Dallas Cowboys primed to flood the Pro Football Hall of Fame

Demarcus Ware, Dallas Cowboys (Photo by Wesley Hitt/Getty Images)
Demarcus Ware, Dallas Cowboys (Photo by Wesley Hitt/Getty Images) /
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(Photo by Stephen Dunn/Getty Images)
(Photo by Stephen Dunn/Getty Images) /

Senior Players

To be considered a “senior player,” one must have played their final season 25 years ago. Since we’re projecting for at least next year’s class, one would play the player’s last season during the 1998 season or earlier.

There are many players to choose from in the senior group. The most notable is a freakish nightmare for his combination of size and speed in defensive lineman Ed “Too Tall” Jones. He is a player whose impact far surpasses his stats and accolades—the definition of a tape guy.

One should not be six feet and nine inches tall, yet fast enough to immediately jump into the backfield. While the size gave him enough reach to grab any ball carrier within three yards of him, quarterbacks always knew where he was on the field.

Jones only eclipsed 10.0+ sacks twice in his 13 seasons, but that’s because quarterbacks often got rid of the ball before getting taken down. If the NFL tracked pressures in the ’70s and ’80s, then numbers would show his impact. He played 224 games in the NFL at a high level.

In the end, Too Tall would end his career with only three Pro Bowl nods and one First-Team All-Pro selection. Again, underwhelming by the numbers. That may hurt his chances of getting a bust, but a long-lasting legacy and eye-popping tape could do it.

One of the best defensive backs from the late ’60s, and early ’70s remains on the outside looking in. Cornell Green was the dominant defensive back in Dallas before the arrival of Cliff Harris, Mel Renfro, and Herb Adderley.

Renfro would join the Cowboys two years after Green did, making for a dominant corner-safety duo. Green played corner, Renfro played safety up until 1970, and then the two switched positions.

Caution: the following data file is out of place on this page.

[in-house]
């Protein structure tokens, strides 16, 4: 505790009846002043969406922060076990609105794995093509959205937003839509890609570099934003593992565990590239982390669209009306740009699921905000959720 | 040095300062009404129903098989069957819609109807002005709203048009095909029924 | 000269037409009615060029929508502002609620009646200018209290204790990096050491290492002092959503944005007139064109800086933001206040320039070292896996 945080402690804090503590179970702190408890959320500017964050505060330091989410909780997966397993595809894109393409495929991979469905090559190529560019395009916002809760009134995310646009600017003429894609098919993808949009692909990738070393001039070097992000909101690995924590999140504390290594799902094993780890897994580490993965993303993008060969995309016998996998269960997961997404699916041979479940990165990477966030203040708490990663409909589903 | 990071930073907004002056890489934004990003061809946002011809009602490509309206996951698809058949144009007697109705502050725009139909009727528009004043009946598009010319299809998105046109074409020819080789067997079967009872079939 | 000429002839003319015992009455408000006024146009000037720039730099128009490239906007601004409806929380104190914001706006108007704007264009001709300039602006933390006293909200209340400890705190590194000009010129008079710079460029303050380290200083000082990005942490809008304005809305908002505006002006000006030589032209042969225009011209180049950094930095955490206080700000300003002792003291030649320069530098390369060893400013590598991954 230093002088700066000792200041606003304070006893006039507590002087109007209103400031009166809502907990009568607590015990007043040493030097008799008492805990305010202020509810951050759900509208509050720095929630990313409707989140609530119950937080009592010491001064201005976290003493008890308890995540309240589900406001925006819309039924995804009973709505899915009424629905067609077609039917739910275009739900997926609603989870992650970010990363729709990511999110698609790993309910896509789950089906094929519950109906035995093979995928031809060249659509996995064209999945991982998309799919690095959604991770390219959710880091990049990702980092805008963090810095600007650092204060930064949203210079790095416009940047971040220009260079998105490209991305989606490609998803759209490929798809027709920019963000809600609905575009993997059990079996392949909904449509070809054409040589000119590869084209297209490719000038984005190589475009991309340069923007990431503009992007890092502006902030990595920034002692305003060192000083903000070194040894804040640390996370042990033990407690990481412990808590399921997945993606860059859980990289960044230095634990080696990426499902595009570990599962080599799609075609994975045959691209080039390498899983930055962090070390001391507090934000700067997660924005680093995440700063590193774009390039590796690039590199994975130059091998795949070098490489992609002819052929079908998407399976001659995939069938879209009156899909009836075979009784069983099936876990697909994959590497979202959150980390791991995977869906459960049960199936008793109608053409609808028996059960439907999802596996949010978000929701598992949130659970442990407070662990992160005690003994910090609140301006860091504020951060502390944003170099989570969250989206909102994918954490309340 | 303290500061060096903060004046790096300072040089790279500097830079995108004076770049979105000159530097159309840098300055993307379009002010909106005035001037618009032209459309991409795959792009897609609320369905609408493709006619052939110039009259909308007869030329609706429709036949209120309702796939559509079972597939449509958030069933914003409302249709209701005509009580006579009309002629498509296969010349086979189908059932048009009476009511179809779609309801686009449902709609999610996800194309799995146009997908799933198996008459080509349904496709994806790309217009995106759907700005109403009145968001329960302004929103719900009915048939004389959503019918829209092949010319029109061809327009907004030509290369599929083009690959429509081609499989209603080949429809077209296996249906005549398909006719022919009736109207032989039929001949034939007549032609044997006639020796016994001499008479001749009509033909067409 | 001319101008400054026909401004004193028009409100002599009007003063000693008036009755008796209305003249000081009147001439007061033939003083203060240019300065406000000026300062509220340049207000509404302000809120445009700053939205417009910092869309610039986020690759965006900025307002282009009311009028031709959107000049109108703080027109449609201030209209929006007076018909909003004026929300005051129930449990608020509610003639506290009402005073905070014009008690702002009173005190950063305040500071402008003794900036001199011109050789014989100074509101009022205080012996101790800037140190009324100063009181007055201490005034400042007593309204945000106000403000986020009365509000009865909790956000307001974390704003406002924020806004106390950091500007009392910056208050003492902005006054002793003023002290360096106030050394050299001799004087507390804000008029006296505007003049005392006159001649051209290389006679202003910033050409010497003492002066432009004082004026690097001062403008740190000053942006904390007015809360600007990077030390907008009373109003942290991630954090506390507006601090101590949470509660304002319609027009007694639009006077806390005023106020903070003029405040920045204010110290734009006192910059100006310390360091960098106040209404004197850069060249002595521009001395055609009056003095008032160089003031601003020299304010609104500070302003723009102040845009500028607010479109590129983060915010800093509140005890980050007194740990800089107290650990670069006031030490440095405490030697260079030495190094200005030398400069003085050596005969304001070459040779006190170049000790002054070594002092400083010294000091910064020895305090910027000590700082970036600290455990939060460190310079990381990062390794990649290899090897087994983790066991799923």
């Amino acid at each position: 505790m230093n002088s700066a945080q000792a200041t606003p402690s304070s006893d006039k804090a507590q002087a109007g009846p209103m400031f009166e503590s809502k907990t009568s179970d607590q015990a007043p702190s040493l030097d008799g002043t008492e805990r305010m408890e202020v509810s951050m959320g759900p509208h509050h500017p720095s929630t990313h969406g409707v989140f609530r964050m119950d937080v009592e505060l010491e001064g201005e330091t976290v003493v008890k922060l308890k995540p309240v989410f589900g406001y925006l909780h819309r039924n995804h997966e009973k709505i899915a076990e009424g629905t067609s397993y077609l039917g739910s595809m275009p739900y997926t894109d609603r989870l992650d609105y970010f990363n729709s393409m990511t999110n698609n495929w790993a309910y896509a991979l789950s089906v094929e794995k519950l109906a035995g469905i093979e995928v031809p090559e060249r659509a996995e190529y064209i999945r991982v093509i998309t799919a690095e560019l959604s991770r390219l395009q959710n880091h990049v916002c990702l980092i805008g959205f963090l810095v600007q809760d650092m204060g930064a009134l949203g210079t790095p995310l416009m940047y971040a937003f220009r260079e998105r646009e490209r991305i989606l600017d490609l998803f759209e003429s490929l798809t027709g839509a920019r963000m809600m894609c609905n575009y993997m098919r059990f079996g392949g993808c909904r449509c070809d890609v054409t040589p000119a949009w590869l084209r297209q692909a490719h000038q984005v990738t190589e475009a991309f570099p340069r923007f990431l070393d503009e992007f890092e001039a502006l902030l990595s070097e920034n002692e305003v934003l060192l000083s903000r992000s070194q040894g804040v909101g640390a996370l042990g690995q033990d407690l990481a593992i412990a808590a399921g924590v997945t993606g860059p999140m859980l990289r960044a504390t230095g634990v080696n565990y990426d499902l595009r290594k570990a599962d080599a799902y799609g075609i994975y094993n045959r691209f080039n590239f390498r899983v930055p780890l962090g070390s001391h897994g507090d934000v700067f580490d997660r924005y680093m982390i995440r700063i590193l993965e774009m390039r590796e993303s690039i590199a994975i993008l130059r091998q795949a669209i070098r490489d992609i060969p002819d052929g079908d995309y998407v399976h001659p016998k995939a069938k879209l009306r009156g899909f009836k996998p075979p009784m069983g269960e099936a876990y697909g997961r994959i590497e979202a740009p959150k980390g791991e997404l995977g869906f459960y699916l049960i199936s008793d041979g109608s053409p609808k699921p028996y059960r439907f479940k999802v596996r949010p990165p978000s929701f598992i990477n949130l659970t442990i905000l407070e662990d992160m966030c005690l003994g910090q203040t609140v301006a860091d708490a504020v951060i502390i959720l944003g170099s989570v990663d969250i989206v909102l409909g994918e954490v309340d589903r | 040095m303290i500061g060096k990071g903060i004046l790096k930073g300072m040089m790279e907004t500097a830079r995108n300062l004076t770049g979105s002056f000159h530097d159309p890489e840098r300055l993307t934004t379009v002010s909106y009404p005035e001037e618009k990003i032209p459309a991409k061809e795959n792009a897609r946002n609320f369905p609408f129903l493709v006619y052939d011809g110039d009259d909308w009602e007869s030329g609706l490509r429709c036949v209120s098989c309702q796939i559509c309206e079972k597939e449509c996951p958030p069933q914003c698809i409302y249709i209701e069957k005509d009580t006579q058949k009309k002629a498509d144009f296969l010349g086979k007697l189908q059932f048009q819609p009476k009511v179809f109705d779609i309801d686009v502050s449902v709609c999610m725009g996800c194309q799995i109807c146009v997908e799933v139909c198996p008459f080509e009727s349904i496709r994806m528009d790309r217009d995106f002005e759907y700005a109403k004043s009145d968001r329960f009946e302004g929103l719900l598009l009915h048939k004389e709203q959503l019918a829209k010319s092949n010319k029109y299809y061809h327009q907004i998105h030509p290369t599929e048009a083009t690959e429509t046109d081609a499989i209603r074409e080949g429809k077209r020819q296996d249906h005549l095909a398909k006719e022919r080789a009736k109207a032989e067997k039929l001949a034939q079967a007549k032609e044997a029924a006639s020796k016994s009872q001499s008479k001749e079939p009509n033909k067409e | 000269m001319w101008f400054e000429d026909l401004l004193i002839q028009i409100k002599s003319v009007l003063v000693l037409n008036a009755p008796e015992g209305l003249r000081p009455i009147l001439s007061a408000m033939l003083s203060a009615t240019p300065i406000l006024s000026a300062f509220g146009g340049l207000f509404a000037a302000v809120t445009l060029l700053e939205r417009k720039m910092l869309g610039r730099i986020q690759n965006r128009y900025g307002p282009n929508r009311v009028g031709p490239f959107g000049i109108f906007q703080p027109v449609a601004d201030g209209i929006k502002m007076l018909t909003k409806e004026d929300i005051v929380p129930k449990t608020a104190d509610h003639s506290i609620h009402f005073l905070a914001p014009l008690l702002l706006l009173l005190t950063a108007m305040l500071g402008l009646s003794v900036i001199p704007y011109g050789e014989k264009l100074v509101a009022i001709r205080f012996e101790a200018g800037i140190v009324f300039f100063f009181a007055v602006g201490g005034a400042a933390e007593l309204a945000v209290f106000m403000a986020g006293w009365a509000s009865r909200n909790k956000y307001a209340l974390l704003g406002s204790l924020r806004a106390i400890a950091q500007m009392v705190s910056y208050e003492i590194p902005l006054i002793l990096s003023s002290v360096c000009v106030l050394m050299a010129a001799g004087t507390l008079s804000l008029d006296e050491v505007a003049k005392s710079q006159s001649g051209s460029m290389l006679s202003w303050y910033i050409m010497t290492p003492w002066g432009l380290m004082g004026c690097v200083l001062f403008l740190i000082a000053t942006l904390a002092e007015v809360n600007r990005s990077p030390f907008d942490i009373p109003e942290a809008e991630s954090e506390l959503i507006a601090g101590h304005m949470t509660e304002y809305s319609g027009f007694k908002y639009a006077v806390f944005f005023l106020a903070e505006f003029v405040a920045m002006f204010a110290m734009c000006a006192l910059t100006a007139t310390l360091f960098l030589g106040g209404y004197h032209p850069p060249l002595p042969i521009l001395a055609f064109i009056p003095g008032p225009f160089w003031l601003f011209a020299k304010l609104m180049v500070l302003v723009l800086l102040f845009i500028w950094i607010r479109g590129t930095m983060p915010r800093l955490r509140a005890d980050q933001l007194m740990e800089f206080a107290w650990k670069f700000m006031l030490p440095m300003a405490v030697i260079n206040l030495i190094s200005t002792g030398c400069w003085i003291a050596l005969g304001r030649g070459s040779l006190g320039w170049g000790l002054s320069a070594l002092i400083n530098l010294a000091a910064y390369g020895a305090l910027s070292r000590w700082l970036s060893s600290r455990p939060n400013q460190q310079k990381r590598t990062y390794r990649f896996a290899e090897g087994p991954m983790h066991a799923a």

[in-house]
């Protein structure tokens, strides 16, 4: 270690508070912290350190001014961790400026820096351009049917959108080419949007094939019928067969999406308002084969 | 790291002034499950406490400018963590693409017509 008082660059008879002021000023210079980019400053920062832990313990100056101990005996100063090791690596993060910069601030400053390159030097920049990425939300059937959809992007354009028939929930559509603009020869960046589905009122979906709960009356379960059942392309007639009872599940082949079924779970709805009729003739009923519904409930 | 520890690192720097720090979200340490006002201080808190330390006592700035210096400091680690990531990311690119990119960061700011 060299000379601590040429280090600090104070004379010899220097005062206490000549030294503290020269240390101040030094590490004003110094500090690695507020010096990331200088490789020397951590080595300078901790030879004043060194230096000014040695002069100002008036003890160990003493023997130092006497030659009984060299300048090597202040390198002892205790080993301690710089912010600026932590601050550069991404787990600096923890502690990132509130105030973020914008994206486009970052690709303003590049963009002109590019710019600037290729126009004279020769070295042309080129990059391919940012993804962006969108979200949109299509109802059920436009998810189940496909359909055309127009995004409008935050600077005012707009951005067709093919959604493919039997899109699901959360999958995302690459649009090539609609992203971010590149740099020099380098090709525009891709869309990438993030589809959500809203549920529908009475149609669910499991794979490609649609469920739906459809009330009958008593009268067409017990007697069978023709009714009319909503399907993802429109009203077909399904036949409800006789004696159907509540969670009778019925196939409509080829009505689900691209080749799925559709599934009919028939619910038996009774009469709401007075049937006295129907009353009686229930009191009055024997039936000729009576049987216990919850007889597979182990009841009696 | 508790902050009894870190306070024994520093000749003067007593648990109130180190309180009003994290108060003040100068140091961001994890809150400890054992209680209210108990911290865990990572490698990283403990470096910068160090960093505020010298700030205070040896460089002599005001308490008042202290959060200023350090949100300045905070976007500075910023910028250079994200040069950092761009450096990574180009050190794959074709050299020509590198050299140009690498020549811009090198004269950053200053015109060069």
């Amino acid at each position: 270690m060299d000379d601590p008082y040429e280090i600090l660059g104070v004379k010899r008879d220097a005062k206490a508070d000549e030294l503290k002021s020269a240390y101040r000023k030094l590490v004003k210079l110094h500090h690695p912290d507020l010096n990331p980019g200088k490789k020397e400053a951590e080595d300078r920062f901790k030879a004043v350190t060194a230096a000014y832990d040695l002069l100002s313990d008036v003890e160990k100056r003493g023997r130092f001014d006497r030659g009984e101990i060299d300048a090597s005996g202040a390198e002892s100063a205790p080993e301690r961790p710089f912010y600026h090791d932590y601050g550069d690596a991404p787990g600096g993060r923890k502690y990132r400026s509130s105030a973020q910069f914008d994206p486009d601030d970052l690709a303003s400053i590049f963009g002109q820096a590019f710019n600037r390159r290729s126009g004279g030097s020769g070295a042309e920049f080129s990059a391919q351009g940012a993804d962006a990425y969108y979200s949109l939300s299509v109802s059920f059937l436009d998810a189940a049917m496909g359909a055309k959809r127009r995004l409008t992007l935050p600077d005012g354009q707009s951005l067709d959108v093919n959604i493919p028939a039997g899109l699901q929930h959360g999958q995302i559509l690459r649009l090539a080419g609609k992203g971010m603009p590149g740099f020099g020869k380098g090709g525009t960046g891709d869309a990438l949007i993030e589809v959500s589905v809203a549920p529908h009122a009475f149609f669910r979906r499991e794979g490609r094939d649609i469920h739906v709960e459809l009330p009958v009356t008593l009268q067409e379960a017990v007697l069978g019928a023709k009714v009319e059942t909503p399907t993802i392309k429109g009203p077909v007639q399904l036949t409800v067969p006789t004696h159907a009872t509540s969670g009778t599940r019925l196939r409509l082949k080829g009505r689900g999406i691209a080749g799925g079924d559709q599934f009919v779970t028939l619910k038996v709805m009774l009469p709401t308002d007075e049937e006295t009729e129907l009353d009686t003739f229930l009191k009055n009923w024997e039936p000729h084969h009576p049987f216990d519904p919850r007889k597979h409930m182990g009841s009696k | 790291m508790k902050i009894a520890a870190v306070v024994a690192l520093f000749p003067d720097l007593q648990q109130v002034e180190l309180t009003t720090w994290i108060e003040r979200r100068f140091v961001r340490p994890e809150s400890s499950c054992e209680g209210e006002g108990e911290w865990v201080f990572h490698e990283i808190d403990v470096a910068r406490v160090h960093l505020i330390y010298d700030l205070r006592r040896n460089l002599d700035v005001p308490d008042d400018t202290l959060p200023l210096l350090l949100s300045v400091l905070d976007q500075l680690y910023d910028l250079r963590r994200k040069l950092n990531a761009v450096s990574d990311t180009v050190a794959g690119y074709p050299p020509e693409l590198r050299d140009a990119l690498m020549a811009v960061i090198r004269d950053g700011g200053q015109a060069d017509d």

The undrafted corner was unafraid in his switch from basketball to football, but his inability to come down with as many interceptions was his downfall. That didn’t stop him from being an impact player, though.

Renfro’s efforts earned him a two-time First-Team All-Pro and four-time Pro Bowler, one of five players to earn multiple Pro Bowls at corner and safety. Three are already Hall of Famers, with one, Charles Woodson, soon to join. Green would be the only one not to have a bust in Canton.

Being selected to any All-Decades Team means you are the best player at your position within the respective decade. That sounds like a Hall of Fame candidate. Yet, defensive lineman Harvey Martin’s family is still waiting.

The legendary lineman, unfortunately, passed away due to pancreatic cancer in 2001.  He had a kind soul, which carried over to the gridiron. That was until Cowboys coaches demanded he changes that with the threat of being cut from the team.

Cowboys Nation will never forget his legacy as one of the cornerstone players during the ’70s. That includes winning Super Bowl XII and being named Super Bowl MVP. That, along with four Pro Bowl nods, one First-Team All-Pro, and a defensive player of the year award.

He eclipsed 10.0+ sacks four times, including his 20-sack season en route to the Super Bowl win. According to the Cowboys, he had 23.5 sacks that season, which would be the most in an NFL season ahead of Michael Strahan’s official record of 22.5.

The Dallas Cowboys are like a university of offensive linemen. That began in the late ’60s with the combination of Ralph Neely and John Niland. Both played to win one Super Bowl, but Neely got another ring while on the sidelines for Super Bowl VI with an injury.

They were integral to winning their respective championships but also had their fair share of individual accolades. Neely was a three-time First-Team All-Pro and two-time Pro Bowler, and a member of the ’60s All-Decades Team. Niland was a six-time Pro Bowler and three-time First-Team All-Pro.

Hidden behind the names of Bob Lily and Chuck Howley is Lee Roy Jordan. The linebacker sits second in Cowboys history with 743 solo tackles, behind only Darren Woodson. In 1973, He picked off Ken Anderson three times in five minutes, returning one for a touchdown.

All the names above have a realistic shot at making the Hall of Fame. It’s a travesty that some of them aren’t already there. These players were among the best players of their time, and it’s about time they get recognized for it.